Charlie Owens-obituary-600x350a

Charlie Owens played in an era when it was nearly unheard of for an African American to play golf.


Charlie Owens, a well-respected and admired man who contributed much of his life to golf died Thursday, September 7, from complications of Alzheimer’s disease in Winter Haven, Florida. He was 85.

Charlie Owens stood out not just because of his unique swing. He played in an era when it was nearly unheard of for an African American to play golf. And he later popularized the use of the belly putter, which he employed to overcome the yips, causing Golf Digest to describe him as an overlooked pioneer in a 2007 article.

Because of Hurricane Irma, his daughter, Pamela Robinson, told that funeral arrangements won’t be made until a few days later.

Charles Owens was born Feb. 22, 1932, in Winter Haven. Growing up in the days of segregation and racism, he graduated from Jewett High School before going on to Florida A&M where he played football.

But it was golf that he developed a passion for while growing up around the Willowbrook Golf Course, when it was a nine-hole course on the site of the current Polk State College. Homer Snead, Sam Snead’s brother, was the teaching pro.

Owen’s father, Fred Sr., was the groundskeeper, and Owens spent many hours helping his father and working as a caddy.

Charlie Owens. Credit Craig Litten for The New York Times

RELATED STORY: Charlie Owens: The Man from Florida

It was there, his daughter suggested, that Owens taught himself his unique swing.

Owens served in the U.S. Army during the Korean War and sustained injuries to both knees and his left ankle during a parachute jump at Fort Bragg, North Carolina, in 1952. The injuries left him with a limp.
After turning professional as a golfer in 1967, Owens eventually joined the PGA Tour in 1970 and spent seven years on the tour. He later joined the Senior PGA Tour, now the Champions Tour.

He won four tournaments as a professional: the Kemper Asheville Open, a PGA Tour satellite event, in 1971, and the Florida Open in 1974. On the Senior Tour, he won the Treasure Coast Classic and the Del E. Webb Senior PGA Tour Roundup, both in 1986.

Because of his disability, Owens was allowed to use a cart while competing with the PGA. However, he fought the U.S. Golf Association, which banned the use of carts, staging a protest at the 1987 U.S. Senior Open.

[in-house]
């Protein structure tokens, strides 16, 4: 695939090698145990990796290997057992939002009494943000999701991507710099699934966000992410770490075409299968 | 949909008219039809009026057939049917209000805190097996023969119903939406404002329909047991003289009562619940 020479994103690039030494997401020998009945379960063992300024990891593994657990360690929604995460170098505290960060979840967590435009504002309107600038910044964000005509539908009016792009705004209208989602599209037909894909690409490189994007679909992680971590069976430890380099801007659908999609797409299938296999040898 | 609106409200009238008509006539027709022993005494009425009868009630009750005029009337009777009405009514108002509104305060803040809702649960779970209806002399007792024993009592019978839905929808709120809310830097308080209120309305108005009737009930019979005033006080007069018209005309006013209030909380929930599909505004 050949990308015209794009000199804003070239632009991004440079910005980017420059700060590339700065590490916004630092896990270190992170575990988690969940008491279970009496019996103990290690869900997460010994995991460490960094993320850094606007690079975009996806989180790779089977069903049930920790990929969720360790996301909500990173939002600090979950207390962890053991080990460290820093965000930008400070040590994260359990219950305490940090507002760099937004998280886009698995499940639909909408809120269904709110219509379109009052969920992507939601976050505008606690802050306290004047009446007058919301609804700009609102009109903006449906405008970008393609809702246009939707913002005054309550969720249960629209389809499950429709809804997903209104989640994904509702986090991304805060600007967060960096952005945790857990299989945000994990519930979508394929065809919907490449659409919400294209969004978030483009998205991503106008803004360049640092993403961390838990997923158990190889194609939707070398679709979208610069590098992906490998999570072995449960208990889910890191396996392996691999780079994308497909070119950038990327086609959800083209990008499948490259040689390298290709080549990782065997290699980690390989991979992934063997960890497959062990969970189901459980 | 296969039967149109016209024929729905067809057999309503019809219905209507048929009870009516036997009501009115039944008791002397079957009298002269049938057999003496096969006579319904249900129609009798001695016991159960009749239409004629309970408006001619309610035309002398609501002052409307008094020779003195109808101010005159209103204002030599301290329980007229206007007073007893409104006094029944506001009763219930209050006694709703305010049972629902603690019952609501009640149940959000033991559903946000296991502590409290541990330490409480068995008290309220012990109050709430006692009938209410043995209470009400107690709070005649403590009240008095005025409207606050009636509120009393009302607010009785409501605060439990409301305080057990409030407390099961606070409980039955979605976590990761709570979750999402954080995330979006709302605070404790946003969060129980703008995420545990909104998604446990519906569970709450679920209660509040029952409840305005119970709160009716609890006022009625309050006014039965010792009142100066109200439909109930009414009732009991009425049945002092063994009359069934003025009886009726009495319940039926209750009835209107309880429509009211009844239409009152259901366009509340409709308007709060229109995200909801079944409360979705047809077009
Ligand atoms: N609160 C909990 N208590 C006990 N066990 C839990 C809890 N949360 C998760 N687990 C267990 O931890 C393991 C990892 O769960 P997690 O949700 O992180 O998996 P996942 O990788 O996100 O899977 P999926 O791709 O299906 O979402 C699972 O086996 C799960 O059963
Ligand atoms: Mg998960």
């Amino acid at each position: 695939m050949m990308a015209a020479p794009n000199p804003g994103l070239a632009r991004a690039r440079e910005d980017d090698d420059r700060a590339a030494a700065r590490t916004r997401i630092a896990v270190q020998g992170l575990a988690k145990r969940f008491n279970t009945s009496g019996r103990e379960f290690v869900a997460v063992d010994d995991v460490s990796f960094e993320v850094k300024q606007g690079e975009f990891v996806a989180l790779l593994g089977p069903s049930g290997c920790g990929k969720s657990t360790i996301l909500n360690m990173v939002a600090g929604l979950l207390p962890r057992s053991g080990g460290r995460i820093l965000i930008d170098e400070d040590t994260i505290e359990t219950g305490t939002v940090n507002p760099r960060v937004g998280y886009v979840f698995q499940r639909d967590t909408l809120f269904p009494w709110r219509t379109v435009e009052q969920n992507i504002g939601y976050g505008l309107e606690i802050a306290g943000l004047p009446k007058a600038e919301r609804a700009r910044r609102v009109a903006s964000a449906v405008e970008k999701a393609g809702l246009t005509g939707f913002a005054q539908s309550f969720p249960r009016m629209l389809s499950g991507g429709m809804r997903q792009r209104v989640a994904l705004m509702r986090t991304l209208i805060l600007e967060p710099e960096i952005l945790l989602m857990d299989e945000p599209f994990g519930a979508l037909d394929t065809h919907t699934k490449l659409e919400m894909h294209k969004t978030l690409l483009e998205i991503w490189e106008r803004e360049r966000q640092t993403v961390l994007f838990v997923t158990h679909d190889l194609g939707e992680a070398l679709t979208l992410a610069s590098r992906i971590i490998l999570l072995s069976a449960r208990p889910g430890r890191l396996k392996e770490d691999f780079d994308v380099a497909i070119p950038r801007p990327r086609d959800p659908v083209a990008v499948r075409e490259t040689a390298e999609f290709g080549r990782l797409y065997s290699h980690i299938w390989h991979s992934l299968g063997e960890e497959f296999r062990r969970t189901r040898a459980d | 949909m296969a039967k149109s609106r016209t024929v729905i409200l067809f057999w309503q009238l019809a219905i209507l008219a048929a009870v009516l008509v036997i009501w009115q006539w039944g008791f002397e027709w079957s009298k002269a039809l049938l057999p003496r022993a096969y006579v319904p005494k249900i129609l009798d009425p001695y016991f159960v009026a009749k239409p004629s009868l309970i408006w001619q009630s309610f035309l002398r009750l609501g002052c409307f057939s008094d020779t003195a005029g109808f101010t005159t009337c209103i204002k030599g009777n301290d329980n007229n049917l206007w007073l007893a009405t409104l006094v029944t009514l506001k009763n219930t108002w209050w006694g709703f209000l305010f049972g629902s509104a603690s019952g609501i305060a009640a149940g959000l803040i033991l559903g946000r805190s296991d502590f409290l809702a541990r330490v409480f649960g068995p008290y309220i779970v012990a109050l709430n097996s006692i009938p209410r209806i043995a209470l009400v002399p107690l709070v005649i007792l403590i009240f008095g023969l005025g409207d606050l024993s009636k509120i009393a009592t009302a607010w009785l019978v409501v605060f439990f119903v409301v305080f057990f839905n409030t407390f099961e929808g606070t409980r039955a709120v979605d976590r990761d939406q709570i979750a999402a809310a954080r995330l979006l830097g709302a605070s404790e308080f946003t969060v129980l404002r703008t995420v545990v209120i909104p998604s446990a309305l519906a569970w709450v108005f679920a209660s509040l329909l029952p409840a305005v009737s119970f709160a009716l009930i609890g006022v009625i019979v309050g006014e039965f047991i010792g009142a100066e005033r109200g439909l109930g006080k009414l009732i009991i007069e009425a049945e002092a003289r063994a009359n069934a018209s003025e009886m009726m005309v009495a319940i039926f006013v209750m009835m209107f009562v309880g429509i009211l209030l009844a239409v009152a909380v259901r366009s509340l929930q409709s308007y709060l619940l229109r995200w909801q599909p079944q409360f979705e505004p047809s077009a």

According to, his daughter said “I think his accomplishments in golf and taking on the USGA, he was most proud of that.  I think that challenge and making it to be a success in the golfing industry.”  Owens was known to be a meticulously sharp dresser.

Owens was married twice and had four children, three daughters and one son with his first wife, and another daughter in his second marriage.

In his autobiography, Owens wrote,  “I Hate to Lose,” and was the long-time head pro at Rogers Park in Tampa.  His works went far beyond regular duties on the course, and he was well-known for doing a lot of good for a lot of black golfers.  Owens particularly enjoyed mentoring and encouraging young African Americans to play the game and even held free clinics to give instruction.

Owens continued to play golf well into his 70s. In 1987, he won the Ben Hogan Award and was inducted into the Florida Sports Hall of Fame. He entered the African American Golfers Hall of Fame in 2007.

Owens is survived by eight daughters, Charlena Owens Green, Wanda, Annette and Debbie Owens, Pamela Robinson, Jennifer Freeman, Glenda Hurst and Pamela Baker; three sons, Michael, Tony and SeShea; three sisters, Clora DuBoise, Betty Williford and JoAnn Tyler; 18 grandchildren; and 39 great-grandchildren.

His marriages to Everlena King, Janice Williams-Lang, Rosa Mae Grimes and Judy Martin ended in divorce.


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